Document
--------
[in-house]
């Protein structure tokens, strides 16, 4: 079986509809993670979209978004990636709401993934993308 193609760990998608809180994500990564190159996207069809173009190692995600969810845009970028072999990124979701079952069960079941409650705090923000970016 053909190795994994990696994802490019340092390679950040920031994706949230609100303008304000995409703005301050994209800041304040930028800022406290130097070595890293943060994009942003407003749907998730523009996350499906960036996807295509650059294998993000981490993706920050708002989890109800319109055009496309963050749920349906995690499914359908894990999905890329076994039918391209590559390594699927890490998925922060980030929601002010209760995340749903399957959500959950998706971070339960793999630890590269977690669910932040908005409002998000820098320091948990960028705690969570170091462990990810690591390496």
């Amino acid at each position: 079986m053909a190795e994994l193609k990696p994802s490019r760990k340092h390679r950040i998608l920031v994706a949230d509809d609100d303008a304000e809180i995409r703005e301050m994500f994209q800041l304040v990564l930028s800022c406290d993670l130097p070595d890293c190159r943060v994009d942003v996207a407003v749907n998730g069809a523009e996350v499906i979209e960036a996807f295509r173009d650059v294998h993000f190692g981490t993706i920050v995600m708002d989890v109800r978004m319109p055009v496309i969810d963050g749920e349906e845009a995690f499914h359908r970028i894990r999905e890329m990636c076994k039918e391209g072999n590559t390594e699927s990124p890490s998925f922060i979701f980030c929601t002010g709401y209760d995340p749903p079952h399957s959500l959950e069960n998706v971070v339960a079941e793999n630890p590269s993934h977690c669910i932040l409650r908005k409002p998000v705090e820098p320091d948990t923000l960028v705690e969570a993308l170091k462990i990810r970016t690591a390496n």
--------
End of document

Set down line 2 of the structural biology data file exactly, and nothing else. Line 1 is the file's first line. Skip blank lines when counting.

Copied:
């Protein structure tokens, strides 16, 4: 079986509809993670979209978004990636709401993934993308 193609760990998608809180994500990564190159996207069809173009190692995600969810845009970028072999990124979701079952069960079941409650705090923000970016 053909190795994994990696994802490019340092390679950040920031994706949230609100303008304000995409703005301050994209800041304040930028800022406290130097070595890293943060994009942003407003749907998730523009996350499906960036996807295509650059294998993000981490993706920050708002989890109800319109055009496309963050749920349906995690499914359908894990999905890329076994039918391209590559390594699927890490998925922060980030929601002010209760995340749903399957959500959950998706971070339960793999630890590269977690669910932040908005409002998000820098320091948990960028705690969570170091462990990810690591390496």